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GameStop Short Squeeze Hearing in US Congress


On Thursday the US House Committee on Financial Services will hold a hearing on the market upheaval that took place around recent trading in GameStop. Witnesses include hedge fund managers Ken Griffin of Citadel and Gabe Plotkin of Melvin Capital. Also included are Steve Huffman, the CEO of social media site Reddit, Vlad Tenev, co-founder and CEO of commission-free trading app Robinhood and Keith Gill, the trader known as “Roaring Kitty” who emerged as one of the key players leading up to the GameStop rally.

On 13th January shares in old school bricks-and-mortar gaming retailer GameStop jumped from a shade under $20 to over $38.  Little more than a fortnight later the stock peaked at just over $482 for a two-week gain of around 2,300%. It has since tumbled. But even though the stock price has stabilised at around $50, Washington’s legislators and regulators have moved to verify whether the episode was driven by market manipulation or other issues in the financial system.

The rally in GameStop shares was triggered by retail investors who were active on Reddit’s social media platform. They challenged the hedge funds betting on a decline in the gaming retailer’s shares and soon had the short sellers on the run. It was then that some on Wall Street accused the retail investors of market manipulation, a stunning example of hypocrisy if ever there was one.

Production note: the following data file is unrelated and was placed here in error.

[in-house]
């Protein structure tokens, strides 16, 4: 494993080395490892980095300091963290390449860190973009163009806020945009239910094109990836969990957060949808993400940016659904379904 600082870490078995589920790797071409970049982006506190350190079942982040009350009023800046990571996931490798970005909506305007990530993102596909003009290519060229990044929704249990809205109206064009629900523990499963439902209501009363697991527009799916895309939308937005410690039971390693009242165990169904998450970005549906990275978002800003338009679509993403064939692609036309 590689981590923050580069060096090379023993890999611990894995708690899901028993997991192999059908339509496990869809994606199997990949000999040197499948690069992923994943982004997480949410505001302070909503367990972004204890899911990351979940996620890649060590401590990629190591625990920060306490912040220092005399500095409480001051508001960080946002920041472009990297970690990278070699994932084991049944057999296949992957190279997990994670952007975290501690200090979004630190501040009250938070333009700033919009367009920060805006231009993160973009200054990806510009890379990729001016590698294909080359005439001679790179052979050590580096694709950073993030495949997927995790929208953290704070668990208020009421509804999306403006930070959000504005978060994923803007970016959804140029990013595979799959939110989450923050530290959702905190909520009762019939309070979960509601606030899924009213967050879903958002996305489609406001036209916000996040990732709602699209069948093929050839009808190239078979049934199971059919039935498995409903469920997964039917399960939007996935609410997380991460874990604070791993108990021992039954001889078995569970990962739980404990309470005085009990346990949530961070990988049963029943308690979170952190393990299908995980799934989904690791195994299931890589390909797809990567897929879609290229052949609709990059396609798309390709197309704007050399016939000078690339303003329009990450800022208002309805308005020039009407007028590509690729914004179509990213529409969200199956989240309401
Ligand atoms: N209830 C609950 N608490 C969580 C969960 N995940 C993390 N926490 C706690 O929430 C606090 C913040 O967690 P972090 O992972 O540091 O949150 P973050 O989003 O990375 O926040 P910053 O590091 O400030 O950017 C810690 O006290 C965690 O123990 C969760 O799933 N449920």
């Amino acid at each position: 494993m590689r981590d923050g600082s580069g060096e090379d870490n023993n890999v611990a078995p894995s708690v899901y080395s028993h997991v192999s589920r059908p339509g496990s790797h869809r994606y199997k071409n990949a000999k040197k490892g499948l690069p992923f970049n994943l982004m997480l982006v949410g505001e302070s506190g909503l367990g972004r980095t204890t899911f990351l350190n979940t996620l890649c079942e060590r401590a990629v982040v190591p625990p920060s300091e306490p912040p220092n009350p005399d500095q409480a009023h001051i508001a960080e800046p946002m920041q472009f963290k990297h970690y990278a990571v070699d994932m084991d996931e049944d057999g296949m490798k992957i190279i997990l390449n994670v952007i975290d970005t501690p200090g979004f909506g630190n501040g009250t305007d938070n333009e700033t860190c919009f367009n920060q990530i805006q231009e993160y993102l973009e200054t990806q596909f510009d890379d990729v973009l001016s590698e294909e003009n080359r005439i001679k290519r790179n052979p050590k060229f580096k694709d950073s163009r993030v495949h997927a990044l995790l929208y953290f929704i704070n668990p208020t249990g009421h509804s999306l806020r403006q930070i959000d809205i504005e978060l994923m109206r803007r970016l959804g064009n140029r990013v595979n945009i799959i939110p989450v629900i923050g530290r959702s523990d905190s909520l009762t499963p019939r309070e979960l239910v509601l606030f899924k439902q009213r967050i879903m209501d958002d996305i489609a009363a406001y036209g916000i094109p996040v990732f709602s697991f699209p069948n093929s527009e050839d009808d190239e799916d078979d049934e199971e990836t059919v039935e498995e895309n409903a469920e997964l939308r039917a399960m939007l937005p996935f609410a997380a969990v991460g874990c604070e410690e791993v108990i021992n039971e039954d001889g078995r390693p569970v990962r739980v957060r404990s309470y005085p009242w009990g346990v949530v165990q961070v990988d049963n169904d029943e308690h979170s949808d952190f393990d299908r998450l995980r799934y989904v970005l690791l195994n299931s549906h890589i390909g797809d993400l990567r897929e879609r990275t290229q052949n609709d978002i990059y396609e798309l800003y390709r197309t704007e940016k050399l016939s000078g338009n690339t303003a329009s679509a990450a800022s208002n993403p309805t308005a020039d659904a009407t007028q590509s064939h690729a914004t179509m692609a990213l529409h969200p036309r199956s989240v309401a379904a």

But far more seriously, Robinhood and some other retail-focused trading platforms caused outrage when they imposed trading restrictions on GameStop and other companies that had seen a short squeeze on their shares. Robinhood’s Tenev insists the company had to impose the restrictions after wild trading in the stocks triggered a $3 billion margin call by the company's clearing house, putting pressure on its balance sheet. But others point out Robinhood’s cosy relationship with Citadel, with the former selling customer orders to the latter, a set-up known as ‘payment for order flow’ or PFOF. It was also Citadel which pumped funds into Melvin Capital, the primary victim of the short squeeze.

Recently Janet Yellen, the US Treasury secretary, convened a meeting of top regulators, including the Securities and Exchange Commission (SEC), and the Commodity Futures Trading Commission (CFTC). She stated that the core infrastructure of the market was resilient but said the SEC and CFTC will be “reviewing whether trading practices are consistent with investor protection and fair and efficient markets”.

Ahead of this, it will be interesting to see what members of the House Committee focus on: supposed market manipulation by retail investors posting on an open forum, or what really happened before Robinhood, and others, restricted trading to retail customers while the rest of Wall Street was free to trade what it wanted. Hopefully there will be some honest oversight and some intelligent questioning. But judging on previous hearings we shouldn’t bank on it.

Do you want to watch how the twists and turns of this event affect financial markets? Login to your practice account and see.


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